Icelandair Group is an environmentally-conscious company with a high standard for safe and responsible aviation and it is dedicated to minimising the environmental impact of its operations. The Company recognises the influence that air travel has on the environment by addressing its responsibilities to reduce emissions, conserve natural resources, as well as optimise the use of sustainable energy and recyclable materials. Icelandair is certified to the highest level of the IEnvA environmental certification program from IATA, which requires demonstration of ongoing environmental performance improvements.

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Sustainable business growth requires the Company to address its environmental impact, both globally and locally. As part of this effort, Icelandair Group participates in the work of various environmental working groups, such as with the International Air Transport Association (IATA) and Airlines for Europe (A4E). Furthermore, Icelandair Group participates in the incentive project of Responsible Tourism in Iceland along with over 300 companies, with the purpose of maintaining Iceland’s status as an optimal future destination for tourists by supporting sustainability for future generations.

Icelandair Group's Environmental Policy

Minimizing the environmental impact of our operations is an important part of Icelandair Group's business plan.

We are focued on keeping Icelandair Group green by employing sustainable practices and optimal use of resources at our disposal.

In addition to compliance with applicable laws and regulations, the Company demonstrates its commitment to this policy through:

  • Minimising carbon footprint and raising awareness
  • Reducing waste by increasing recycling
  • Promoting responsible use of resources
  • Increasing the use of environmentally friendly products and services

Icelandair Group is committed to supporting continuous improvements by setting measurable targets, raising awareness and benchmarking performance.



Icelandair adheres to the goals IATA has set to address the global challenge of climate change and monitors accordingly fuel efficiency and CO2 emissions from flight and ground operations. To achieve the goals Icelandair has set targets for reducing emissions to 2025.

Goal to reduce CO2 emissions from flight operations by 20%

Icelandair Group grew tremendously over the past decade. The increase in the number of passengers and amount of cargo, the constant growth of the route network, as well as the expansion of the Company’s fleet are all factors that affect and increase the total emissions. However, in 2020 the Company was heavily impacted by the global pandemic, like the airline and tourism industries as a whole. As travel restrictions were put in place around the world, travel demand almost dropped completely and Icelandair Group's route network was consequently drastically reduced. A large part of Icelandair Group's fleet was put in storage as a result. Evidently, the total emissions for the year 2020 dropped significantly compared to previous years. The Company, however, focused on meeting demand for cargo transport, protecting important export from Iceland and importing necessities to the country. All available cargo space in the passenger aircraft was utilised and additional flights set up with special cargo aircraft. In addition, the interior was removed from six passenger aircraft to participate in transporting medical equipment from China to Europe and North America. The Company also took on special projects in assisting stranded passengers all around the world through its leasing operations, Loftleidir Icelandic. The total emissions from aviation in 2020 were 346,397 tCO2e, a reduction of 74% compared to the previous year.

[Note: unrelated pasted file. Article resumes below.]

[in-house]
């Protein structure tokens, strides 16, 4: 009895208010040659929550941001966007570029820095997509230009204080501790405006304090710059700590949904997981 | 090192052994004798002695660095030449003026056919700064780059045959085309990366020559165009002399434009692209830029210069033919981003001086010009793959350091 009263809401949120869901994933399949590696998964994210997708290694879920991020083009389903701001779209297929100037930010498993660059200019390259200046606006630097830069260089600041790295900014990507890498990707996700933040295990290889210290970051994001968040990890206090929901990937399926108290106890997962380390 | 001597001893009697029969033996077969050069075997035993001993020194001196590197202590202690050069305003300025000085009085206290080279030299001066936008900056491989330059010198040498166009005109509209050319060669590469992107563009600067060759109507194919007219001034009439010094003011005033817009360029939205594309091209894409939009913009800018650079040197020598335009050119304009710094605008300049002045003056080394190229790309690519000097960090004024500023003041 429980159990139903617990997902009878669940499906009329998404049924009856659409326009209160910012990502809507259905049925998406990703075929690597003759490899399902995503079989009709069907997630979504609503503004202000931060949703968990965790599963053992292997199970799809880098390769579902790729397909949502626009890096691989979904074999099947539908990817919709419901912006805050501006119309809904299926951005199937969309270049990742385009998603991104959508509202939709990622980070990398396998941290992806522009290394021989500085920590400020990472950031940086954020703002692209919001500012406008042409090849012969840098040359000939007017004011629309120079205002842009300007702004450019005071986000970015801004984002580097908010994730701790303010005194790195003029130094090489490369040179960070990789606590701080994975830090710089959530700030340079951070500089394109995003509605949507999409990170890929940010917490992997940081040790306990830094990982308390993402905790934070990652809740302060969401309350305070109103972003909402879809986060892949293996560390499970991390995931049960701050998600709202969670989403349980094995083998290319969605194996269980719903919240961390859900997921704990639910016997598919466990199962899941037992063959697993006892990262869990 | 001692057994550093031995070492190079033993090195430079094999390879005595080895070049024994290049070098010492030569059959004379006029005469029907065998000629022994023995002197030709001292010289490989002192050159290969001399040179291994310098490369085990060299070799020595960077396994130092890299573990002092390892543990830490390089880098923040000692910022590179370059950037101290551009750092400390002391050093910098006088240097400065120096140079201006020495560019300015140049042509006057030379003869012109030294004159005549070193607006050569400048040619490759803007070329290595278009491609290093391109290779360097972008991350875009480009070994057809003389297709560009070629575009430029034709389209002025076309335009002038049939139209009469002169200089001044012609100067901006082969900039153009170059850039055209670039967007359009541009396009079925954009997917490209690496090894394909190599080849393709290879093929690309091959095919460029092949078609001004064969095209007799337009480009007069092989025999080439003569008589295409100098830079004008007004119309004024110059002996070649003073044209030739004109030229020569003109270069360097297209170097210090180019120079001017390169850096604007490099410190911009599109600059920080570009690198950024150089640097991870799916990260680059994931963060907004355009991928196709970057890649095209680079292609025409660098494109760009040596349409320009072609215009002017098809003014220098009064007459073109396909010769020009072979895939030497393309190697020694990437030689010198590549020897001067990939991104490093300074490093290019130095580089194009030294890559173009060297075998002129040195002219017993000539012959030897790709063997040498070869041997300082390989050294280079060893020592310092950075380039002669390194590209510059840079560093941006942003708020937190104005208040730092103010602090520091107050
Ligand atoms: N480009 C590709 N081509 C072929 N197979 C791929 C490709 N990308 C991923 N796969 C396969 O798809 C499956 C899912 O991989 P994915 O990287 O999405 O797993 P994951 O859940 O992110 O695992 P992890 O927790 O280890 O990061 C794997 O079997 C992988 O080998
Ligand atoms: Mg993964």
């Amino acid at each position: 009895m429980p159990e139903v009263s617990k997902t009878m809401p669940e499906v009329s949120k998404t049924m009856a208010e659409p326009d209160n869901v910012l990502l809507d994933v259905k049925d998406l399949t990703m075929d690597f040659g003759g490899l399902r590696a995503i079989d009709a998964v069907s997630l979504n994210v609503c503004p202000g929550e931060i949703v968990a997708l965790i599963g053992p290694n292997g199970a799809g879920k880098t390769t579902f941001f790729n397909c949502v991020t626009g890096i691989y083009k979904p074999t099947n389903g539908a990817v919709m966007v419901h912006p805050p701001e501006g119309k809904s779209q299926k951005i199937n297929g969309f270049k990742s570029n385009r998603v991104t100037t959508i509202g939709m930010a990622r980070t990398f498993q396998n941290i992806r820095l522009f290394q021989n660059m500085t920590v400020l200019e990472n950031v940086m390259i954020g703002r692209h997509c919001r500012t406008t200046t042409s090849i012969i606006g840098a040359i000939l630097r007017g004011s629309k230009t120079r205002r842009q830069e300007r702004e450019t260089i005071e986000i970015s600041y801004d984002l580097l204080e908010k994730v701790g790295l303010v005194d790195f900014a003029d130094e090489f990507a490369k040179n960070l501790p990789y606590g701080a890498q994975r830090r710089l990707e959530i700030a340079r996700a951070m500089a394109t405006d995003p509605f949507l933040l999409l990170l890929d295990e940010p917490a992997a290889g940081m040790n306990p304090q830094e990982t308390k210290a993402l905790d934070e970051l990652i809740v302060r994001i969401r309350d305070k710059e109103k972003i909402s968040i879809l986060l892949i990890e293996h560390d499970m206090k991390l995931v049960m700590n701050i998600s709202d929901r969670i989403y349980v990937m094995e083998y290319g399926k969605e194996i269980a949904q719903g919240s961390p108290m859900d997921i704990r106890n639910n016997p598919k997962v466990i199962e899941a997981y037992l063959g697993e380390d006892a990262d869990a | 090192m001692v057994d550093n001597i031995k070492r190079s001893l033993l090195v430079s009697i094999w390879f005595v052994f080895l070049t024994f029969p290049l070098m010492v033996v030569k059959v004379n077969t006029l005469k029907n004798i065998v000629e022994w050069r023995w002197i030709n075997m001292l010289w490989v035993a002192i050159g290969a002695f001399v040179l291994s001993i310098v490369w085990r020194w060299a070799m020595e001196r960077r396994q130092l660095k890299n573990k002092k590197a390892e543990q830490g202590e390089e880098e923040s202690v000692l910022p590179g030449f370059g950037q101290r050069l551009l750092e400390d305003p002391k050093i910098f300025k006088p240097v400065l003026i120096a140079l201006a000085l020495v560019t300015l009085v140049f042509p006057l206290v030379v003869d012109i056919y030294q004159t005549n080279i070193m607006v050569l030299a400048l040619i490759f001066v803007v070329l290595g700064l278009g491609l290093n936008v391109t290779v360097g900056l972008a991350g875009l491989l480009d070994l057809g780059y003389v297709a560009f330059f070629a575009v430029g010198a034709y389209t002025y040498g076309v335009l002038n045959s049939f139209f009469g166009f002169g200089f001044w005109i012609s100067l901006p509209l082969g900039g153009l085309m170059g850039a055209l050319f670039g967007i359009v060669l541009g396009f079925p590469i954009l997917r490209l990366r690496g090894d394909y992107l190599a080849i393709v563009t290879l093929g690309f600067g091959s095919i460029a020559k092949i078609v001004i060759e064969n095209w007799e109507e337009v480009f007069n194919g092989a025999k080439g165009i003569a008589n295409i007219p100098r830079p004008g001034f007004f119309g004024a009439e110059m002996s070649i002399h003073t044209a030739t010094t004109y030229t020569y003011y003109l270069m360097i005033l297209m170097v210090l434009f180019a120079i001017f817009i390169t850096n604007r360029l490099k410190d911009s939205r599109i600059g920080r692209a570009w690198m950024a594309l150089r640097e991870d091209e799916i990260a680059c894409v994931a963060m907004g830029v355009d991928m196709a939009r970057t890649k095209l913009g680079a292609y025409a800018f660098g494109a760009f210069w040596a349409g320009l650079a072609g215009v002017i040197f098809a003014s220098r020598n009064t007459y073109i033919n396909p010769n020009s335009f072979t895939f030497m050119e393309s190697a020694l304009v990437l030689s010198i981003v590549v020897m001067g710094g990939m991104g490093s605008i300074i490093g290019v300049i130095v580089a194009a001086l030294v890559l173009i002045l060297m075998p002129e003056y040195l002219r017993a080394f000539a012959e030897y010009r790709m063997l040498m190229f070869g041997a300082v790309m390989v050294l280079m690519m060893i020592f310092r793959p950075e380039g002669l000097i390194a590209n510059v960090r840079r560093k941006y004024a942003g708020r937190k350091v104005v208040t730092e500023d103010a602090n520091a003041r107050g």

Fuel efficiency key metrics

The key metric that is used to monitor environmental impact is CO2 per Operational ton kilometer (OTK). The OTK metric displays how much CO2 is emitted by moving one payload ton one kilometer.

Lower average payload during the year is the reason why the OTK metric is higher than the years before even though total CO2 emissions are significantly lower. In addition, the continued suspension of the Boeing 737-MAX aircraft, which are more fuel-efficient than Icelandair's current fleet, also have an impact throughout the year.

Total CO2 emissions

kgCO2 per OTK

Goal to reduce CO2 emissions from ground vehicles by 40%

Ground operations generate some carbon emissions and the emissions from Ground vehicles in 2020 are 813 tCO2e, a reduction of 51% from 2019 which is fully explained by the effects of Covid-19. This number includes data from around 130 cars, vehicles and equipment directly linked to the airport. It does not include company cars. Icelandair Group aims to renew the equipment fleets with electrified equipment when current equipment completes its service life so not to waste fully functional equipment and by those measures aim to reduce CO2 emissions by 40% before 2025.


Greenhouse gas emissions

Scope 1 emissions are direct emissions from owned or controlled sources which are mostly emissions from flights. Scope 1 includes emissions from Icelandair (including Icelandair Cargo, charter flights and Loftleiðir), Air Iceland Connect and from ground vehicles.

Scope 2 emissions are indirect emissions from sources that are owned or controlled by the company, that includes emissions from the generation of electricity and heat. All energy consumption from the water, both hot and cold, used in domestic operations and offices, is from renewable energy sources. Also, all the electricity used at Icelandair Group comes from a renewable source and is 100% hydroelectric. That results in low emissions reported in Scope 2.